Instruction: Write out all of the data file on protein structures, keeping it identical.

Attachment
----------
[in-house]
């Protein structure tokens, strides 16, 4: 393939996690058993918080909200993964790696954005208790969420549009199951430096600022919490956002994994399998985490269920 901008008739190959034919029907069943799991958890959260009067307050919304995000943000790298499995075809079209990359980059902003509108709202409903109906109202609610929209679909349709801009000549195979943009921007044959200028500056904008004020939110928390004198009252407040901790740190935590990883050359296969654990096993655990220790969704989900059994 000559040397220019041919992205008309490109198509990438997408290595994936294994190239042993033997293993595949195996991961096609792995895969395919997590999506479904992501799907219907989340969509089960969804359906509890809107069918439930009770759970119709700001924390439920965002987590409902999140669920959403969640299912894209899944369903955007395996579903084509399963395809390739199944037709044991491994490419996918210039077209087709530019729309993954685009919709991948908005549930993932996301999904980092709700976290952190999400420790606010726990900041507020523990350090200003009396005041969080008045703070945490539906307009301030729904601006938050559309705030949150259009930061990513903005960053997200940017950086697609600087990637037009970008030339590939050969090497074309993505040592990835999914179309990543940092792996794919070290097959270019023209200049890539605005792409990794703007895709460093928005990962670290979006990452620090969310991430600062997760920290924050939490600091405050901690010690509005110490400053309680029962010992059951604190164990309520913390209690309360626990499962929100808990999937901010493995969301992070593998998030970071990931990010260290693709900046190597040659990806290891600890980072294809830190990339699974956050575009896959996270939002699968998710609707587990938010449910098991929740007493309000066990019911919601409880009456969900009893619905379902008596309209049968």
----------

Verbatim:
[in-house]
């Protein structure tokens, strides 16, 4: 393939996690058993918080909200993964790696954005208790969420549009199951430096600022919490956002994994399998985490269920 901008008739190959034919029907069943799991958890959260009067307050919304995000943000790298499995075809079209990359980059902003509108709202409903109906109202609610929209679909349709801009000549195979943009921007044959200028500056904008004020939110928390004198009252407040901790740190935590990883050359296969654990096993655990220790969704989900059994 000559040397220019041919992205008309490109198509990438997408290595994936294994190239042993033997293993595949195996991961096609792995895969395919997590999506479904992501799907219907989340969509089960969804359906509890809107069918439930009770759970119709700001924390439920965002987590409902999140669920959403969640299912894209899944369903955007395996579903084509399963395809390739199944037709044991491994490419996918210039077209087709530019729309993954685009919709991948908005549930993932996301999904980092709700976290952190999400420790606010726990900041507020523990350090200003009396005041969080008045703070945490539906307009301030729904601006938050559309705030949150259009930061990513903005960053997200940017950086697609600087990637037009970008030339590939050969090497074309993505040592990835999914179309990543940092792996794919070290097959270019023209200049890539605005792409990794703007895709460093928005990962670290979006990452620090969310991430600062997760920290924050939490600091405050901690010690509005110490400053309680029962010992059951604190164990309520913390209690309360626990499962929100808990999937901010493995969301992070593998998030970071990931990010260290693709900046190597040659990806290891600890980072294809830190990339699974956050575009896959996270939002699968998710609707587990938010449910098991929740007493309000066990019911919601409880009456969900009893619905379902008596309209049968």